On Saturday April 13th, world-renowned Contemporary Artist Willie Cole returned home to Newark at the new Prospect Street Firestation Gallery in the Ironbound section of Newark. Presented by Sumei Multidisciplinary Arts Center, the Firestation is becoming the Ironbound premier destination for art.
The new installation by Willie Cole, entitled “FROM WATER TO LIGHT”, redefines recycling as reincarnation by repurposing over 10,000 recycled water bottles into a spirit filled environment intended to honor the earth. The exhibition is spaces constructed entirely out of water bottles in which hang Cole’s calls upcycled chandeliers. Visitors to the exhibition are invited to donate their own recyclable water bottles to the gallery as a show of support for upcycling, art, and love of the Earth.
Mr. Cole’s art is increasing significance. His training and understanding of African Arts, traditionally religious images known as tribal art, is reflected in his art, made from everyday assembling and transforming ordinary domestic and used objects into imaginative and powerful works of art and installations. He uses materials such as: irons, ironing boards, high-heeled shoes, hair dryers, bicycle parts, wooden matches, lawn jockeys, and other discarded appliances and hardware. His art is also reflective of African Art throughout the diaspora, within developing countries that used recycled material and medium to create important art. His current installation continues this tradition, creating beautiful arts with everyday, disposable plastic water bottles, recycling them into something new.
The walls made of bottles create a unique drapery of transparent walls, which creates space but allows the audience to discover the art through the spaces and around the walls. There are two rooms made of bottles, each containing a water bottle chandelier. The first chandelier features pink and brown Buddha, a homage to spirituality. The other chandelier reflect traditional eminence and essence of light. Other features arranged includes a group of bottle bottoms that gives a floral and natural embroidery patterns imagery, outside of the two rooms.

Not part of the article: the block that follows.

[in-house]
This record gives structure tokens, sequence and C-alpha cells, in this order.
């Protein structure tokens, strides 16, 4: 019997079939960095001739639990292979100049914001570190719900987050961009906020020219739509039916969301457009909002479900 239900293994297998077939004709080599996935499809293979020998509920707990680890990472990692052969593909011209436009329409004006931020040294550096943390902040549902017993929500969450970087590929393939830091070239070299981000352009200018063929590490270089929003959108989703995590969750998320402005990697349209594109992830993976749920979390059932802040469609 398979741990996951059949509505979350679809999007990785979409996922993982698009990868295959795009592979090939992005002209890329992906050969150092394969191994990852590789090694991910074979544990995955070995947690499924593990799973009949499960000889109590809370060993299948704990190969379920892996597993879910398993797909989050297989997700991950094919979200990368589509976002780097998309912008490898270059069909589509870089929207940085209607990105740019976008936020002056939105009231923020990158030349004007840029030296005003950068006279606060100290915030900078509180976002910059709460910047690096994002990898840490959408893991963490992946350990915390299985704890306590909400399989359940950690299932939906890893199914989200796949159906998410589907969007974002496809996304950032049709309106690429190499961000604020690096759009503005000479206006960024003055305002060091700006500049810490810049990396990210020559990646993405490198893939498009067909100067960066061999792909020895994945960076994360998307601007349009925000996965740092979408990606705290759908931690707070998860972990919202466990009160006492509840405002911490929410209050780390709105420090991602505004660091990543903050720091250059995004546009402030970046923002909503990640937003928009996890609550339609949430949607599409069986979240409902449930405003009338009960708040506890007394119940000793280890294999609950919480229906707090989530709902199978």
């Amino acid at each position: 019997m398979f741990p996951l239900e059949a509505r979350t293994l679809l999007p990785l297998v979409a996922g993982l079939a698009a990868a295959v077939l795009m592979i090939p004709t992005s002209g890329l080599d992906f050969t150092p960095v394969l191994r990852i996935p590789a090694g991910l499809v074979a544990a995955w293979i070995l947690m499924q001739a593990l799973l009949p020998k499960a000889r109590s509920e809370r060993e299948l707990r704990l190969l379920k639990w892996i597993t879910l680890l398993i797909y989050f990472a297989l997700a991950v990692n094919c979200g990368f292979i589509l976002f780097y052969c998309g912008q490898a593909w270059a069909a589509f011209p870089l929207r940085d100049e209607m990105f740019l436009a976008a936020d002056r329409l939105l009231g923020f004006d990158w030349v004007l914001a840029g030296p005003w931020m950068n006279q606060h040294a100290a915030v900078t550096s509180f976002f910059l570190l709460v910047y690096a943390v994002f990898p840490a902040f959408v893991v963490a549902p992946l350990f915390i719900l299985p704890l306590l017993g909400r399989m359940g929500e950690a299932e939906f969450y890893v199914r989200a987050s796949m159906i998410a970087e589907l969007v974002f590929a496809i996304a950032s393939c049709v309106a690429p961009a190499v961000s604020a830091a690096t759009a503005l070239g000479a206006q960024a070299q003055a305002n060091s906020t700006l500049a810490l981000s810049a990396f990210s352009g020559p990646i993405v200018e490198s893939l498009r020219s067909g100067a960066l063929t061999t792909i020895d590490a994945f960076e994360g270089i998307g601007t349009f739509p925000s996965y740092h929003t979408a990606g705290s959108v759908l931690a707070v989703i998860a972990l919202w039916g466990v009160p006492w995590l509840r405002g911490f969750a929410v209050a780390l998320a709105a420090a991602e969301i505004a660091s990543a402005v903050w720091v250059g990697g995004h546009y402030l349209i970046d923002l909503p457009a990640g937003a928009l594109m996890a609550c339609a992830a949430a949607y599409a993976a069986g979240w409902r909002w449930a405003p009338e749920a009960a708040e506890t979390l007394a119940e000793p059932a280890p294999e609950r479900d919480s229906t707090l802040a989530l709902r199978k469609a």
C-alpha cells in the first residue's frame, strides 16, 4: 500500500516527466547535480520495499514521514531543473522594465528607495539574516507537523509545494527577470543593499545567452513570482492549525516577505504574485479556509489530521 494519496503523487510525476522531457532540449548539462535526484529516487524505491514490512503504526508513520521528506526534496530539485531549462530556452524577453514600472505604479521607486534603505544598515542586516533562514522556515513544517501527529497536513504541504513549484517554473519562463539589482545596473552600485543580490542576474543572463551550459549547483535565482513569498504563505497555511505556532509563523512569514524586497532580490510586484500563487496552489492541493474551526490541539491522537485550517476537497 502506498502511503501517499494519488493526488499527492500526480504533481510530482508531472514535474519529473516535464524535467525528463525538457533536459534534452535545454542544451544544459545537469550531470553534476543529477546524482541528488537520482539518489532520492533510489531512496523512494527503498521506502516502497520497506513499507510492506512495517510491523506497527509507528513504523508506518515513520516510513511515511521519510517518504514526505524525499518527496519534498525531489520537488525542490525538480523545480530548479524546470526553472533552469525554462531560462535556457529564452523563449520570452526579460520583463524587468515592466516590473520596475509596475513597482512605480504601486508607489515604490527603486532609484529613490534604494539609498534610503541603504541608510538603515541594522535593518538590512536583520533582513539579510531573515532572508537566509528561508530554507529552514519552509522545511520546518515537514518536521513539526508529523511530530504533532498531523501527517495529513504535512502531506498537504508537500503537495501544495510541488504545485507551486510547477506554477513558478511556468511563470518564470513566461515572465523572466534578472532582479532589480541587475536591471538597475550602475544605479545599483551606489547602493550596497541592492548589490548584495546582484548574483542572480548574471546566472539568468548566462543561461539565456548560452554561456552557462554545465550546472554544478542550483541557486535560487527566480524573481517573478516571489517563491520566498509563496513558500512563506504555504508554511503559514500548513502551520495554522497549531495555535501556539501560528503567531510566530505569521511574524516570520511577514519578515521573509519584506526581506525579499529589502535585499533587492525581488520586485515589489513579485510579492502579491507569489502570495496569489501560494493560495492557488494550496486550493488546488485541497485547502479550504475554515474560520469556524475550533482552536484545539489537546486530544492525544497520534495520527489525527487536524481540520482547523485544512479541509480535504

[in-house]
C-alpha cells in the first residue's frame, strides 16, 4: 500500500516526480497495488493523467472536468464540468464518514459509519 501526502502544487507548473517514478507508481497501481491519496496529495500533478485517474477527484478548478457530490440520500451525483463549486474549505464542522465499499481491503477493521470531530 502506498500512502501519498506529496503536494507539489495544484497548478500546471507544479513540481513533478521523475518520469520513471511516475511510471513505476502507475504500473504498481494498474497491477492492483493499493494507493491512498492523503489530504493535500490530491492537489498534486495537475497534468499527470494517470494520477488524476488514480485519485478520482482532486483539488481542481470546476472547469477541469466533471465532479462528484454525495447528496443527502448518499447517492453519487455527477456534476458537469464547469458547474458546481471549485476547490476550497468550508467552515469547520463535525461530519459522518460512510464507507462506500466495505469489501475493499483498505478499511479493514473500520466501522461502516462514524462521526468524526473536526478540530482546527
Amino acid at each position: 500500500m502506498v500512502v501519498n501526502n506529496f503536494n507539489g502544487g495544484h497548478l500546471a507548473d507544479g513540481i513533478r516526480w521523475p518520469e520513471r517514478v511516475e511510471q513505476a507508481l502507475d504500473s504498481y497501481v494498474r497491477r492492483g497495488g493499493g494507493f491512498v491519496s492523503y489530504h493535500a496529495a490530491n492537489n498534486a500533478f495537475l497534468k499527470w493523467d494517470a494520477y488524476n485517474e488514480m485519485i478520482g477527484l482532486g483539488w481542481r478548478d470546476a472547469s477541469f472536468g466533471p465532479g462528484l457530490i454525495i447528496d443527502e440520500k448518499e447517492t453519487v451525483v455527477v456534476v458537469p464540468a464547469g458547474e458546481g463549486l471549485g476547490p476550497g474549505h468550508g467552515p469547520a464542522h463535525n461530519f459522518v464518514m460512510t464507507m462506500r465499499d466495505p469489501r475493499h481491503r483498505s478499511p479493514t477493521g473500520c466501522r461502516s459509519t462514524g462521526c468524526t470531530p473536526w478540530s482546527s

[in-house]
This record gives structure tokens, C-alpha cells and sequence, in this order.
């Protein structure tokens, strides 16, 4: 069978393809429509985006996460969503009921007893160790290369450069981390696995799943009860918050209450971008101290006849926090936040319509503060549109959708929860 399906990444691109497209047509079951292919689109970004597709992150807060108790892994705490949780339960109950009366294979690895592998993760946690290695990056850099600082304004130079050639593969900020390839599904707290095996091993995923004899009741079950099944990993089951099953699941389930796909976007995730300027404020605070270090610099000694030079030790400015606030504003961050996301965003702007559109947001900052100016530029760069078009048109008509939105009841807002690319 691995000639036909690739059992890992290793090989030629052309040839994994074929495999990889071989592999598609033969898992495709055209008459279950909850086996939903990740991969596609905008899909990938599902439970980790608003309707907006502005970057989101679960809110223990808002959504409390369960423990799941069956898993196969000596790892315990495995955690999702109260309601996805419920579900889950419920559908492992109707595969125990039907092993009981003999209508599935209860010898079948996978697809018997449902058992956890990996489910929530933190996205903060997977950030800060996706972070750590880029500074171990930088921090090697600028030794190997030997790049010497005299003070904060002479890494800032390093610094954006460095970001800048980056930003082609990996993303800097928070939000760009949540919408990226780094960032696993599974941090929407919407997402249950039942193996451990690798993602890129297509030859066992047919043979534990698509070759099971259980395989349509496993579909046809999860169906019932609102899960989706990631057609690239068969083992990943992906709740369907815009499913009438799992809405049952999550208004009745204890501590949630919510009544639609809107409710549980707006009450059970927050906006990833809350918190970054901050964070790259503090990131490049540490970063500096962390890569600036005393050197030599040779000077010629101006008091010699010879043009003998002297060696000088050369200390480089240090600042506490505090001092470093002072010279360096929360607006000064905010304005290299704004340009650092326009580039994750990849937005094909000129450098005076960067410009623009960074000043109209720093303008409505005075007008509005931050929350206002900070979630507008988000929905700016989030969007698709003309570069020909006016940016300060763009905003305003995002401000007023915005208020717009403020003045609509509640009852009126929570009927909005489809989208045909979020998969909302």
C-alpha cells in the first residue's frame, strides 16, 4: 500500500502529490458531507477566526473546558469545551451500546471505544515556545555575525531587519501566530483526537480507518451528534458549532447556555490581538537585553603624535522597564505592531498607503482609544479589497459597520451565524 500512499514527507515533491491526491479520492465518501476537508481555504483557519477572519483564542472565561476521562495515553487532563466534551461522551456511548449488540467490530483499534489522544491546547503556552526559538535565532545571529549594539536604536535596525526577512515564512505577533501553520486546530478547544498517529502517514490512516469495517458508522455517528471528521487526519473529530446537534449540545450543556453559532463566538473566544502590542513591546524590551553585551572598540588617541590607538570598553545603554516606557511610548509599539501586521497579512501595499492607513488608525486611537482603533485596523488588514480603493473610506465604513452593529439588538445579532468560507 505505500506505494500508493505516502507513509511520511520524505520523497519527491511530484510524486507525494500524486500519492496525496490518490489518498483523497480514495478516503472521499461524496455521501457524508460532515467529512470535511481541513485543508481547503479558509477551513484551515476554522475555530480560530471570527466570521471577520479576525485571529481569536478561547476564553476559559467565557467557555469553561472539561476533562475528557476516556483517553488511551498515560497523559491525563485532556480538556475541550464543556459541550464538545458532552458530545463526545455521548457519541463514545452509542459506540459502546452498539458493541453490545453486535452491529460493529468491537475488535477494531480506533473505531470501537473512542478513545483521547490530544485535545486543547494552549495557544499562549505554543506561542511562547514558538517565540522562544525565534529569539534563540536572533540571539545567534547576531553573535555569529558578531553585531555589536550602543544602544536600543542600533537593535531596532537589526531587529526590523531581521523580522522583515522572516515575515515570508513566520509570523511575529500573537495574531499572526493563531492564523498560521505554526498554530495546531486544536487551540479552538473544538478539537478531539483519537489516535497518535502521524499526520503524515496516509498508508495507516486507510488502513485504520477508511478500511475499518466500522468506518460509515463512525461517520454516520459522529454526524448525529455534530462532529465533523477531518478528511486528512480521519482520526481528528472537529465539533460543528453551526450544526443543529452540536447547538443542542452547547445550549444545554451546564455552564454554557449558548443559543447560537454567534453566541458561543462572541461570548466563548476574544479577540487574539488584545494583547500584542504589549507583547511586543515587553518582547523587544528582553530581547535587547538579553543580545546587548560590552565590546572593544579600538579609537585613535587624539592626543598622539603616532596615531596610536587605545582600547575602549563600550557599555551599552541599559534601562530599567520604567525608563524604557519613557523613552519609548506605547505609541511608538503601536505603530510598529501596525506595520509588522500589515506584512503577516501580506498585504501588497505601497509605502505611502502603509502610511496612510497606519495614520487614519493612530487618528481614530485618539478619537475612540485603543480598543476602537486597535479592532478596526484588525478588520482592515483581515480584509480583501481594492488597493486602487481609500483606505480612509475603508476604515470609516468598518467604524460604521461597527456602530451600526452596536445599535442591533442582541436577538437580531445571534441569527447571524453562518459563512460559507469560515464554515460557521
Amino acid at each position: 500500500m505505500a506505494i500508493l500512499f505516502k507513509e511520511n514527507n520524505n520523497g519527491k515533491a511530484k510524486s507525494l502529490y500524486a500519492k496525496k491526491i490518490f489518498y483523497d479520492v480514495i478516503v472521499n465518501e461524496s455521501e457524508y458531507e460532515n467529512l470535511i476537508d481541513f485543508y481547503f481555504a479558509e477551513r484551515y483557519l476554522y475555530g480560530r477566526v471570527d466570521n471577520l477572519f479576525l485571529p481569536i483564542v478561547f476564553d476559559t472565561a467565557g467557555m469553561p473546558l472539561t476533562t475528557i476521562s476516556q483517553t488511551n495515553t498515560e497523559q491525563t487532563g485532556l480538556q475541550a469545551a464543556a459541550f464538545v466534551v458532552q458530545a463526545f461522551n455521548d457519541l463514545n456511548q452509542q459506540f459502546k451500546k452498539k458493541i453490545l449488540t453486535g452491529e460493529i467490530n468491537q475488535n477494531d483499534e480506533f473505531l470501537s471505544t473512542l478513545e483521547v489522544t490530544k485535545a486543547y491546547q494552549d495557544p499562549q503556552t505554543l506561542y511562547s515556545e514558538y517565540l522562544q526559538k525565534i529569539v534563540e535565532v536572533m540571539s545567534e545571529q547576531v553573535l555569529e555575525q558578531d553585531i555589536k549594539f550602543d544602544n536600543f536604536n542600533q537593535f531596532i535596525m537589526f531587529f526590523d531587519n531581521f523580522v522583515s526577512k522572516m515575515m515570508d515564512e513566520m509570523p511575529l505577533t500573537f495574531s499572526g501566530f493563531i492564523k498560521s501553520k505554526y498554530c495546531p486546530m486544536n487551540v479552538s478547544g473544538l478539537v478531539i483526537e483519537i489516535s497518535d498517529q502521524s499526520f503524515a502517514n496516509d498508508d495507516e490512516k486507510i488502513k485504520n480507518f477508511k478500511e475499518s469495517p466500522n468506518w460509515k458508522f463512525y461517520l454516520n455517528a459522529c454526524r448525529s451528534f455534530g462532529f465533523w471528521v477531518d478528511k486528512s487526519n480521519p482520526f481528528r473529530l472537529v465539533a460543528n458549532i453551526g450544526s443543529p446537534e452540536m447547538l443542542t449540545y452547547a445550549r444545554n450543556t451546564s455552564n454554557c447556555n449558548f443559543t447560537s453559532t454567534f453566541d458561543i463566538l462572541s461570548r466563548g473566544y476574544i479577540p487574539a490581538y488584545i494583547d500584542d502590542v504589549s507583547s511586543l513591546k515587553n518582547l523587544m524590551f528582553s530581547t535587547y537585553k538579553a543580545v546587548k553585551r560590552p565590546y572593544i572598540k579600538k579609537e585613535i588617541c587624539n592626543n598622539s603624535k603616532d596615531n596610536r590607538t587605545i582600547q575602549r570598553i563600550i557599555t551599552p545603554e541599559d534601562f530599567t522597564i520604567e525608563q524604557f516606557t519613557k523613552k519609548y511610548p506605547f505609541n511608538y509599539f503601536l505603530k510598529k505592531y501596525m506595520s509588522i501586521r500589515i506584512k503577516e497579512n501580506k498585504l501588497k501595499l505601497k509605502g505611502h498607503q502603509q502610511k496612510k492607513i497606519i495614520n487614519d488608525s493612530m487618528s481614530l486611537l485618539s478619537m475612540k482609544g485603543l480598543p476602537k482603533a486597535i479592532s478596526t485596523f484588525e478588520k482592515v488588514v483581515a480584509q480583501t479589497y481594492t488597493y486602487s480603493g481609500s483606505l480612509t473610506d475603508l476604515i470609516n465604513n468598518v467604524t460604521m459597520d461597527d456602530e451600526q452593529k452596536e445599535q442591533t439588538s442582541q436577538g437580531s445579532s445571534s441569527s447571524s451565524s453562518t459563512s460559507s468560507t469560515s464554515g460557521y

Through the repetitive use of single objects in multiples, Cole’s assembled sculptures acquire a transcending and renewed metaphorical meaning, or become a critique of our consumer culture. Cole’s work is generally discussed in the context of postmodern eclecticism, combining references and appropriation ranging from African and African-American imagery, to Dada’s ready-mades and Surrealism’s transformed objects, and icons of American pop culture or African and Asian masks, into highly original and witty assemblages. As a creative sprit rarely known, Willie Cole is also a classical guitarist, as all creatives, he continues to grow with new mediums including music.
Mr. Cole is a significant world acclaimed artist from Newark. Metropolitan Museum of Art MOMA, Newark Museum of Art, Montclair Art Museum, and most major City museums and galleries throughout the county and the world hold his work. Willie Cole is the recipient of many awards, including the 2006 Winner of the David C. Driskell Prize, the first national award to honor and celebrate contributions to the field of African-American art and art history, established by the High Museum of Art in Atlanta, Georgia. For his upcycling installation, for use of recycled materials, he received the Morris County Recycling Commission Award.
The exhibition at the firehouse gallery will be on display now through June, at 56 Prospect Street.